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Asphalt Gold.

30 million kilometers of precision.

Road construction hides a complexity which is not apparent at first sight. To ensure that the road is kept away from the soil, this first needs to be compacted. Before the first layer can be applied, the ground often needs to be stabilized with the addition of asphalt, chalk or cement. Then comes a gravel or ballast layer to protect the road against frost. This loose substrate is followed by a bonded layer which defines the actual look of the road: Asphalt, paving or concrete.

The highway is the jewel in the crown of road construction as an art form; it is its highest technical achievement. For only one single kilometer of highway, countless HGV loads speed along every minute to huge machines with names like 'slipform paver', mighty heavy factories on wheels. To do this, these giants have to be steered with precision using sensitive sensors. The connection between two roads is allowed only a tolerance of 4 millimeters.

Streets without age.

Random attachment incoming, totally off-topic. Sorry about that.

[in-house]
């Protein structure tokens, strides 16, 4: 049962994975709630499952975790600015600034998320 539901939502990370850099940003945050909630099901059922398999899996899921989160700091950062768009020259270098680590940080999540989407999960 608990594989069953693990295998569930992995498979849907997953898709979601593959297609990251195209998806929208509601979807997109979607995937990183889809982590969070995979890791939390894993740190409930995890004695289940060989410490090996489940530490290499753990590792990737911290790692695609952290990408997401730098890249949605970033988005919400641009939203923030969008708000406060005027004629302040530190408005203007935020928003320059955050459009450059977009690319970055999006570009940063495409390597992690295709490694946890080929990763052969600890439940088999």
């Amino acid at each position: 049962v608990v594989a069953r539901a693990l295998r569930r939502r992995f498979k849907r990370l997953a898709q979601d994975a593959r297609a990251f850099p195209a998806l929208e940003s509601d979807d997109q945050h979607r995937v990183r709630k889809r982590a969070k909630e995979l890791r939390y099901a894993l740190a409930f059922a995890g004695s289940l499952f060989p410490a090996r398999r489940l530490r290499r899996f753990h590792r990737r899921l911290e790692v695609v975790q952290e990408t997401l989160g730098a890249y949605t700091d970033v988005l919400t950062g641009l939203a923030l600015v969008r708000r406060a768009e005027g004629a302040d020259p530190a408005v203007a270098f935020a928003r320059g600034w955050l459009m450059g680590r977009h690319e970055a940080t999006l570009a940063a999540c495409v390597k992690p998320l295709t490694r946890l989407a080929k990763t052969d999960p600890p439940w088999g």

In addition to asphalt, which makes up the largest proportion of Germany’s road surfaces, there is an increasing use of concrete as a construction material. While it is 20-30% more expensive than its black counterpart, concrete is more resilient and more resistant to heat. Well over double the service life of up to half a century is achieved, and, according to researchers at the University of Delf, concrete roads of the future could even be self-repairing. The team mixed bacteria into the concrete which can lie dormant in the road surface for up to 200 years. If cracks form, the moisture reaches the microbes and they produce chalk. This seals the road once again.

To supply the various sensors, the Federal Office is also planning to integrate piezo elements into the road surface to produce electricity from the pressure of the vehicles.

The digital road.